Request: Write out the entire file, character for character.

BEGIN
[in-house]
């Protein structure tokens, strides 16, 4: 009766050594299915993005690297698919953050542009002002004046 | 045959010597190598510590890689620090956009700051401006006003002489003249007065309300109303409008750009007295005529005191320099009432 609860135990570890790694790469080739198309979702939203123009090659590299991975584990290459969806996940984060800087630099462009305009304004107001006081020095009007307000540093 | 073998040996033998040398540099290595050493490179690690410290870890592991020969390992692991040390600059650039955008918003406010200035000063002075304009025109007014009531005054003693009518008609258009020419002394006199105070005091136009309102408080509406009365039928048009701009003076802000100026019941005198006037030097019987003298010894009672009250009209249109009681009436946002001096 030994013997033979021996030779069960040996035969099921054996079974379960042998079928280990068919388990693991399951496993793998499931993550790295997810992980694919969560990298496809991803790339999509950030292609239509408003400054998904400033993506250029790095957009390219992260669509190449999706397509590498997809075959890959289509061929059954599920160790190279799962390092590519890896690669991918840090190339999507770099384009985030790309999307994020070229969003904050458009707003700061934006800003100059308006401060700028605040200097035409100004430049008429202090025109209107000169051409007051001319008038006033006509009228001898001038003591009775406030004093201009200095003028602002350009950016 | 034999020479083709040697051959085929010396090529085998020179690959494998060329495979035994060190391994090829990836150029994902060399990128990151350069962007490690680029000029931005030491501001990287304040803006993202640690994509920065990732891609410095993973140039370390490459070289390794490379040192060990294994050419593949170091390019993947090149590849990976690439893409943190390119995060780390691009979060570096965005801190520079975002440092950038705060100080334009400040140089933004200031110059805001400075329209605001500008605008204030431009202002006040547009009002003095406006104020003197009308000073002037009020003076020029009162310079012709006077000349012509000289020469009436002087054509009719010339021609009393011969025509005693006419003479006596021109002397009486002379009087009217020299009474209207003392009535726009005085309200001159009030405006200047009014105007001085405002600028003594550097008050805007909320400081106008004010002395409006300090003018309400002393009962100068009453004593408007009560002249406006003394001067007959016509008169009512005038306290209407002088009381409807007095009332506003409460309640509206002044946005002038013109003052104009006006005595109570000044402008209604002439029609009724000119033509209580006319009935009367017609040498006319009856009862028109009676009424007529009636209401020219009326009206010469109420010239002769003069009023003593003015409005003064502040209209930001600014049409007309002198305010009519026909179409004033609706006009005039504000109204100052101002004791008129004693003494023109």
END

[in-house]
């Protein structure tokens, strides 16, 4: 009766050594299915993005690297698919953050542009002002004046 | 045959010597190598510590890689620090956009700051401006006003002489003249007065309300109303409008750009007295005529005191320099009432 609860135990570890790694790469080739198309979702939203123009090659590299991975584990290459969806996940984060800087630099462009305009304004107001006081020095009007307000540093 | 073998040996033998040398540099290595050493490179690690410290870890592991020969390992692991040390600059650039955008918003406010200035000063002075304009025109007014009531005054003693009518008609258009020419002394006199105070005091136009309102408080509406009365039928048009701009003076802000100026019941005198006037030097019987003298010894009672009250009209249109009681009436946002001096 030994013997033979021996030779069960040996035969099921054996079974379960042998079928280990068919388990693991399951496993793998499931993550790295997810992980694919969560990298496809991803790339999509950030292609239509408003400054998904400033993506250029790095957009390219992260669509190449999706397509590498997809075959890959289509061929059954599920160790190279799962390092590519890896690669991918840090190339999507770099384009985030790309999307994020070229969003904050458009707003700061934006800003100059308006401060700028605040200097035409100004430049008429202090025109209107000169051409007051001319008038006033006509009228001898001038003591009775406030004093201009200095003028602002350009950016 | 034999020479083709040697051959085929010396090529085998020179690959494998060329495979035994060190391994090829990836150029994902060399990128990151350069962007490690680029000029931005030491501001990287304040803006993202640690994509920065990732891609410095993973140039370390490459070289390794490379040192060990294994050419593949170091390019993947090149590849990976690439893409943190390119995060780390691009979060570096965005801190520079975002440092950038705060100080334009400040140089933004200031110059805001400075329209605001500008605008204030431009202002006040547009009002003095406006104020003197009308000073002037009020003076020029009162310079012709006077000349012509000289020469009436002087054509009719010339021609009393011969025509005693006419003479006596021109002397009486002379009087009217020299009474209207003392009535726009005085309200001159009030405006200047009014105007001085405002600028003594550097008050805007909320400081106008004010002395409006300090003018309400002393009962100068009453004593408007009560002249406006003394001067007959016509008169009512005038306290209407002088009381409807007095009332506003409460309640509206002044946005002038013109003052104009006006005595109570000044402008209604002439029609009724000119033509209580006319009935009367017609040498006319009856009862028109009676009424007529009636209401020219009326009206010469109420010239002769003069009023003593003015409005003064502040209209930001600014049409007309002198305010009519026909179409004033609706006009005039504000109204100052101002004791008129004693003494023109």